Some Gushing Words about ‘Gilead’

Note: This was originally written in 2012 and slightly edited since then.

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…and how good is a timely word! (Proverbs 15:23)

It was my Mom who first suggested Gilead to me. What a wise and blessed soul she was. At the time I’m pretty sure my response was something like: “Does it have helicopters? Spies? Global conspiracies? No?! Then it’s not for me.” I don’t actually remember what I said, but that sounds about right. At some point after that initial introduction to the existence of the book, I picked it up read a few pages. For some reason it didn’t draw me in at the time – probably the glaring absence of helicopters. It just didn’t resonate with my life and heart. I hadn’t suffered enough, hadn’t matured enough, and wasn’t yet asking the kinds of questions the book seeks to ask and answer.

What a difference a couple of years can make! This time when I picked it up and read the first few paragraphs, it was like a crisp breeze from an unseen window brushed my face, like a single ray of light from where the roof didn’t quite line up warming your skin. Now I’m not a very good writer, but that sort of description, slow, methodical description, and many, many commas, linked together in a way that would make most English teachers frown, at least the ones I had, to make epic sentences that somehow your mind follows perfectly, is kind of what you find in Gilead.

The quality of the writing is simply superb. There’s a reason this book won a Pulitzer prize. To a limping and parched heart, the beauty of this book was a river of grace. And not just indirectly, because the main character, John Ames, is an old man who’s been a preacher all his life, and his thoughts are filled with explicit and implicit usages of Scripture. The caliber of relational insight in this book is amazing. It’s one of those books where the relationships are so gripping because of the details, the looks, the unspoken words, the tones and inflections of voice, all coalesce together to paint an incredible portrait of human interaction in all of its beautiful complexity. The combination of that insightfulness with the gentle warmth of this old preacher’s soul reverberating through his writing (for the book is really a long letter that John Ames is writing to his young son) is what made the book so powerful for me.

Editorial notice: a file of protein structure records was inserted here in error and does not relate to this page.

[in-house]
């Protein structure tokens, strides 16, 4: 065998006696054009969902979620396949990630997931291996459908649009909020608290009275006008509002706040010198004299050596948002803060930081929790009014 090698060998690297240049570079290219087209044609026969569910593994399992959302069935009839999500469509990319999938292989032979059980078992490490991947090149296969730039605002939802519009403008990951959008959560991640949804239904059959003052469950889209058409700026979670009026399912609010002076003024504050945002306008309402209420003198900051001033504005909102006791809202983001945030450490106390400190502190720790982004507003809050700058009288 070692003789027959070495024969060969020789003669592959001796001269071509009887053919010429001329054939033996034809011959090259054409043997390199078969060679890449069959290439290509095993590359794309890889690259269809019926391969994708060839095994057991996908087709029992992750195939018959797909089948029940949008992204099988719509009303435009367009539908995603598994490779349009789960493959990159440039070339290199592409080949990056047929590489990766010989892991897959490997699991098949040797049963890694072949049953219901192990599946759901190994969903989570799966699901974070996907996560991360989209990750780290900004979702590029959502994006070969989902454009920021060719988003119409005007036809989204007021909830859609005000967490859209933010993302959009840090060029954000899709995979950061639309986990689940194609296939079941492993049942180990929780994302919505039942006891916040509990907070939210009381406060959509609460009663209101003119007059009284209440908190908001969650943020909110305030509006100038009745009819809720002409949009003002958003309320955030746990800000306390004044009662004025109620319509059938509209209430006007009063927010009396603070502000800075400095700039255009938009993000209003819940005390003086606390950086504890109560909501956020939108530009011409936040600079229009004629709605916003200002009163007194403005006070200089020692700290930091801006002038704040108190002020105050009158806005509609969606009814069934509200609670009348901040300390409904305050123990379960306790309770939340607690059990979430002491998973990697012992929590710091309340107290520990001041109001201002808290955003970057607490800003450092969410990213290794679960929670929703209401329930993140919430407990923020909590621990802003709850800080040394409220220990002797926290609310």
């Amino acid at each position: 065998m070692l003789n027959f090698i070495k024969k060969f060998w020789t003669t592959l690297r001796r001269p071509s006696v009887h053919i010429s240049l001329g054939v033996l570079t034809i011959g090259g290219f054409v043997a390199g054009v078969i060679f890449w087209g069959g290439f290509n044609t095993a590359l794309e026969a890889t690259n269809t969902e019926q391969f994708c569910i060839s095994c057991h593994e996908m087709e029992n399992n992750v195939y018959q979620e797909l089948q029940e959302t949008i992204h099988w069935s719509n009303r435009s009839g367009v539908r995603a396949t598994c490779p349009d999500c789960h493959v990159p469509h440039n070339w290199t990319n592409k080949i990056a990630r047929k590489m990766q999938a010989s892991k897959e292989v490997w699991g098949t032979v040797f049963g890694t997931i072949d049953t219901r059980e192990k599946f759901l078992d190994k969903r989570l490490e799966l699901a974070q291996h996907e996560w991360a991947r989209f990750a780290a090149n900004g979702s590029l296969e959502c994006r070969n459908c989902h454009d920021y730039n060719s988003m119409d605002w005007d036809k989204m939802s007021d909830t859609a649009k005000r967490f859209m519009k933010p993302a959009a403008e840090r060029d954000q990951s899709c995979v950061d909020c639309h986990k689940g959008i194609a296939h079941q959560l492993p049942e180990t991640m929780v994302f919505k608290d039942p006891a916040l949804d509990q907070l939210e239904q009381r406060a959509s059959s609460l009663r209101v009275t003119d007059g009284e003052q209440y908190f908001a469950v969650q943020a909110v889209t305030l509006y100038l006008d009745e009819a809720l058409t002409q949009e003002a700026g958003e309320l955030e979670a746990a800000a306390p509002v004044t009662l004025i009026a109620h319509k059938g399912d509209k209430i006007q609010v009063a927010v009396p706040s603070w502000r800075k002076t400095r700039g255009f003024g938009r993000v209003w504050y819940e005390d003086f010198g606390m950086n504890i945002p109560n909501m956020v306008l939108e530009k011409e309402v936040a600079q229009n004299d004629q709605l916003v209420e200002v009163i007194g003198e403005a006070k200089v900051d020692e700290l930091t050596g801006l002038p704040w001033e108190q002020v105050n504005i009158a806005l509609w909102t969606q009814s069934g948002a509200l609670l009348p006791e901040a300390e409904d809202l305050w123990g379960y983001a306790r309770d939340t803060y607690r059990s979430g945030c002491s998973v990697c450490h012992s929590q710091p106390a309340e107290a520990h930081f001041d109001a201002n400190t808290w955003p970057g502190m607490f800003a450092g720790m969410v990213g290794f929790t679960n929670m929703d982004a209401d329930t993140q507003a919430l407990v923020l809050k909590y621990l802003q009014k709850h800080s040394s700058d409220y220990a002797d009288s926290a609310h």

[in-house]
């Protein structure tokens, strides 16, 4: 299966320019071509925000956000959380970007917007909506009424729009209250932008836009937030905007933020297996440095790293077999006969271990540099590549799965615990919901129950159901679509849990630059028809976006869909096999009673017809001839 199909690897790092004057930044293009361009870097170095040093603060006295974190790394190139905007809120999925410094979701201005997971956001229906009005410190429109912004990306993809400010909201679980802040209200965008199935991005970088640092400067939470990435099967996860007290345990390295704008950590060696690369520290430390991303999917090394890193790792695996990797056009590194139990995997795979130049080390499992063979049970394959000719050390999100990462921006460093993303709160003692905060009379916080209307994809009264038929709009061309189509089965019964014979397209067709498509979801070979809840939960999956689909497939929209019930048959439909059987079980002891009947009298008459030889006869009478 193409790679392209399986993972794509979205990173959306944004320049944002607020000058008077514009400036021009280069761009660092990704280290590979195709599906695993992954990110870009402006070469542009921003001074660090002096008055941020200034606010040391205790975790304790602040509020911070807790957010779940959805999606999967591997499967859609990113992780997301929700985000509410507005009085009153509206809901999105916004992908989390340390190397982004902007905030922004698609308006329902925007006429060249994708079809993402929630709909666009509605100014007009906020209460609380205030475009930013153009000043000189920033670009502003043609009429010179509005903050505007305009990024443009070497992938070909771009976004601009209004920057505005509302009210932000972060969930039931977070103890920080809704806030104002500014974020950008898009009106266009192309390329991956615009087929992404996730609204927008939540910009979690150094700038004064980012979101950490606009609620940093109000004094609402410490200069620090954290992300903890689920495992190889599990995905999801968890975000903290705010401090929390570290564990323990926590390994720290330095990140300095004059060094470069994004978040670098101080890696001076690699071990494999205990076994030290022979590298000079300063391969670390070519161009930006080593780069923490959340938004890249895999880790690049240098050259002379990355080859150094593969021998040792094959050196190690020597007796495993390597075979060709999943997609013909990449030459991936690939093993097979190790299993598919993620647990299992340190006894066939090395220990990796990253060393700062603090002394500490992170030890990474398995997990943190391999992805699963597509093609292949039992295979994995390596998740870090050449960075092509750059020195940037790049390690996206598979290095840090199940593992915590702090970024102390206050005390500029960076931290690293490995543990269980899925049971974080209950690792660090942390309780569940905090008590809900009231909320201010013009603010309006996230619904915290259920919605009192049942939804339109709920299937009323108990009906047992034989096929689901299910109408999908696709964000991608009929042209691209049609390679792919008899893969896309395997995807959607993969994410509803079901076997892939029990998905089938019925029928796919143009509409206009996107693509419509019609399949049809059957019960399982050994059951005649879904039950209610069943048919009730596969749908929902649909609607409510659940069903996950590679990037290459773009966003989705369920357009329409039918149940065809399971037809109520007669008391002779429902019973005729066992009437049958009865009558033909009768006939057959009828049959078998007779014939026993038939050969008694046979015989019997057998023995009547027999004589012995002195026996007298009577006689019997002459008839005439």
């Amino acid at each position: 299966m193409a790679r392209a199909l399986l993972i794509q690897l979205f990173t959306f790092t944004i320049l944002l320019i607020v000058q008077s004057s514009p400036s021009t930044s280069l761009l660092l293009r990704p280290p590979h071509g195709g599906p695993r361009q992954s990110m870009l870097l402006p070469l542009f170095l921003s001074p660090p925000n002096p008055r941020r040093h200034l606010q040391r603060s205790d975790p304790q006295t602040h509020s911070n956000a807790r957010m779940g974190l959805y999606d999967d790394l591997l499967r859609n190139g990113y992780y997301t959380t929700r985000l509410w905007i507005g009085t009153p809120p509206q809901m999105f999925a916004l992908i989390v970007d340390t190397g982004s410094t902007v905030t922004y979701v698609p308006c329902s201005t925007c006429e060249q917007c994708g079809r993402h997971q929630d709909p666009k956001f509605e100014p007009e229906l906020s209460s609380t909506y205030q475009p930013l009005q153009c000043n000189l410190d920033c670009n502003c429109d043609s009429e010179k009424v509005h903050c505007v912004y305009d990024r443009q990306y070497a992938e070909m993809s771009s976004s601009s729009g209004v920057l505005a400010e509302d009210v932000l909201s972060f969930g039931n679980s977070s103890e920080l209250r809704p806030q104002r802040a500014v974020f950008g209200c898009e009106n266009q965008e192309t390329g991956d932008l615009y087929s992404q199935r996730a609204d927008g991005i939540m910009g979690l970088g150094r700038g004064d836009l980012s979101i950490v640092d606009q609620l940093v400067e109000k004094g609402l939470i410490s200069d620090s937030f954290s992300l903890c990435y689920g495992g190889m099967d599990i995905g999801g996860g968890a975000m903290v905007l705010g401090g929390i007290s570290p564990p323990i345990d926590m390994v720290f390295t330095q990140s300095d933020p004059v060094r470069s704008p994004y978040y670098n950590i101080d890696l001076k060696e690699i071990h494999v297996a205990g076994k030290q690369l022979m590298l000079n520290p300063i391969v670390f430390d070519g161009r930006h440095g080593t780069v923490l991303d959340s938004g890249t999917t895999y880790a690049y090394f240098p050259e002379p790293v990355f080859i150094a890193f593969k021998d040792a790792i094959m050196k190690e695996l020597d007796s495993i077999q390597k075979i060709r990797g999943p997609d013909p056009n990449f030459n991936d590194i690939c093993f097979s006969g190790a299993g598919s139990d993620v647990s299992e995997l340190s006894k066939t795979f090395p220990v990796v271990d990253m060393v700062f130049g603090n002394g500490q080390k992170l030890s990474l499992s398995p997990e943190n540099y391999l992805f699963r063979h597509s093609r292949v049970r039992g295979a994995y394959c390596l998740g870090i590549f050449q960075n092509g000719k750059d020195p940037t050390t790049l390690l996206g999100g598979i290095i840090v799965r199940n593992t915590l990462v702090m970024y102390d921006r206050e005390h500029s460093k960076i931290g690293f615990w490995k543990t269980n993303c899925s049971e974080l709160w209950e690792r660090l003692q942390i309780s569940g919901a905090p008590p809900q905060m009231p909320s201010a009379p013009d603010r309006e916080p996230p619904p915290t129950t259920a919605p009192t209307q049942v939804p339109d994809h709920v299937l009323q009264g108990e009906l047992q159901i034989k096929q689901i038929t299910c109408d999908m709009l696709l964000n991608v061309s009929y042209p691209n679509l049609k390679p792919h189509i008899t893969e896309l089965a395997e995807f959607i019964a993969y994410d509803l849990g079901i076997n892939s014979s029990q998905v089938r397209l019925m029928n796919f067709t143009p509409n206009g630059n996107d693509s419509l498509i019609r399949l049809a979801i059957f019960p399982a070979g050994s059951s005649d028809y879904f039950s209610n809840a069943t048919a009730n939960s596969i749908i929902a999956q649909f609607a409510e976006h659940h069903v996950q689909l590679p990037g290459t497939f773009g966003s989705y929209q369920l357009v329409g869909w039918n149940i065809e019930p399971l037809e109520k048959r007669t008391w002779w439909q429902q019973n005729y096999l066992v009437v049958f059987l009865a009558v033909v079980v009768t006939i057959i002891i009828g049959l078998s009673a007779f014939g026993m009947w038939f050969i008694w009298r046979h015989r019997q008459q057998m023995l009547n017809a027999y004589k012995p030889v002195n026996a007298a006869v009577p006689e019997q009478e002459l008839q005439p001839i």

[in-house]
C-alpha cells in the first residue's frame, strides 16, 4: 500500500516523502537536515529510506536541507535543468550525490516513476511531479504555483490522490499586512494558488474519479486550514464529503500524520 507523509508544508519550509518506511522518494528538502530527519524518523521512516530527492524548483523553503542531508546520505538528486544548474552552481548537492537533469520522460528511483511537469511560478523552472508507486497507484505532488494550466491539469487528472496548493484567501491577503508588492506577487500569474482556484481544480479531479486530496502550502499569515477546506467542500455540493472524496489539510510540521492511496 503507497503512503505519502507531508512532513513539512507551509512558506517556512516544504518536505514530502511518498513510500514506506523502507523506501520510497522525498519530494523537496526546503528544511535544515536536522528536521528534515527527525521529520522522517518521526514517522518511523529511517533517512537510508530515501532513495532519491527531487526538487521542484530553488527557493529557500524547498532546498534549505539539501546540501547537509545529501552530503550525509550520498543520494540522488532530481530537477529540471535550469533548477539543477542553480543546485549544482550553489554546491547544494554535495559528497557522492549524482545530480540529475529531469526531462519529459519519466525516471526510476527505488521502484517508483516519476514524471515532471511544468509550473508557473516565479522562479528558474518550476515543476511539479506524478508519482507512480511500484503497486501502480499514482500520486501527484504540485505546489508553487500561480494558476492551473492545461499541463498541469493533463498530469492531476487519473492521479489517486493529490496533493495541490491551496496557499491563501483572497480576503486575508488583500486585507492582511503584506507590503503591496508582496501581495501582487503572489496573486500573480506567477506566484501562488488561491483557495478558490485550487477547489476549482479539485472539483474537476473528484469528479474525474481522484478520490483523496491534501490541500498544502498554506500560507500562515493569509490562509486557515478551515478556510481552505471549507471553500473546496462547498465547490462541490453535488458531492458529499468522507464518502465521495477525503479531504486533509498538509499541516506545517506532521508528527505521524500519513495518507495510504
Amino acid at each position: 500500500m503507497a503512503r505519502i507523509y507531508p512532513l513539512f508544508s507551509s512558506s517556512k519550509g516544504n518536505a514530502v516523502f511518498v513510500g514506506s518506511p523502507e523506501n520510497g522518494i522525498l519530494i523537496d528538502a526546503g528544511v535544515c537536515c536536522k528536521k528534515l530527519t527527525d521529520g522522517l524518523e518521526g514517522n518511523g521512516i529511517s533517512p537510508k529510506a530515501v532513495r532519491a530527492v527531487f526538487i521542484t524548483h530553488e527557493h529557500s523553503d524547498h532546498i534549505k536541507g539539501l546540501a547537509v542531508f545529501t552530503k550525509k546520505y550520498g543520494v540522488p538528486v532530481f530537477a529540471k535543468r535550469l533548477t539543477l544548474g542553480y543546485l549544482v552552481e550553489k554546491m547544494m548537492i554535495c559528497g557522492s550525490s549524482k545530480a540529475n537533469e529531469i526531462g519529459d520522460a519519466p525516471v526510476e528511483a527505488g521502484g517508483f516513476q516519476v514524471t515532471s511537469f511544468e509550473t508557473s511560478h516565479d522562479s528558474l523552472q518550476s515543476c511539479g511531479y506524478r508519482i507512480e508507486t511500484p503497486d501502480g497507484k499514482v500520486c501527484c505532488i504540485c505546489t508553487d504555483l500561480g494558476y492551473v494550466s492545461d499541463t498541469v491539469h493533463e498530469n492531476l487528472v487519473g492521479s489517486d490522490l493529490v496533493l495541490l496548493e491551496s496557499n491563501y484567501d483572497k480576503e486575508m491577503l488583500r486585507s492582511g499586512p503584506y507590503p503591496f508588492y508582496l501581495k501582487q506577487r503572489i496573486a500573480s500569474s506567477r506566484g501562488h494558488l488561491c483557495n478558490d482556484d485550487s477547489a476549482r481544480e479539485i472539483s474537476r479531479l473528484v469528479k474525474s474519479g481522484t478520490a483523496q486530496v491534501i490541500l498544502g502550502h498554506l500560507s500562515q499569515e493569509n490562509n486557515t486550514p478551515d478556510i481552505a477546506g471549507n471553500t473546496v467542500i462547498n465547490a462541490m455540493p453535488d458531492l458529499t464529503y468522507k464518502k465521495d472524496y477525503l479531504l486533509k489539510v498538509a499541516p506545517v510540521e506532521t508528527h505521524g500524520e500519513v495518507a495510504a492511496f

As this old saint struggles to love within one particularly difficult relationship, he comes face to face with the humbling limits of his own character and sanctification. It’s an experience I can relate to, one that I think any believer can relate to. To see the internal struggle, the slow, prayerful processing that took place, was helpful for me. And that he divulged his innermost thoughts for his son’s future reading, making himself very vulnerable in doing so, was also special. Overall it’s just a touching book on multiple levels. Shoot – that really doesn’t do it justice. Why are you still reading this drivel anyways? Go read Gilead.

Another aspect that I really enjoyed was the simplicity of small town life that the author captured beautifully. The slower pace, the community inter-connectedness, the peaceful enjoyment of nature’s daily miracles like the sunrise, the light, the rain, the trees and the plants, the sunset, dawn and dusk, and fireflies. The writing was so good, so exquisite, that you really have to slow down and just enjoy each sentence like a delicious bite of your favorite food. And because I read too quickly through some pages, I am going to have to read it again some day and enjoy it all over.

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About Phil Cotnoir

I'm not so unlike you.
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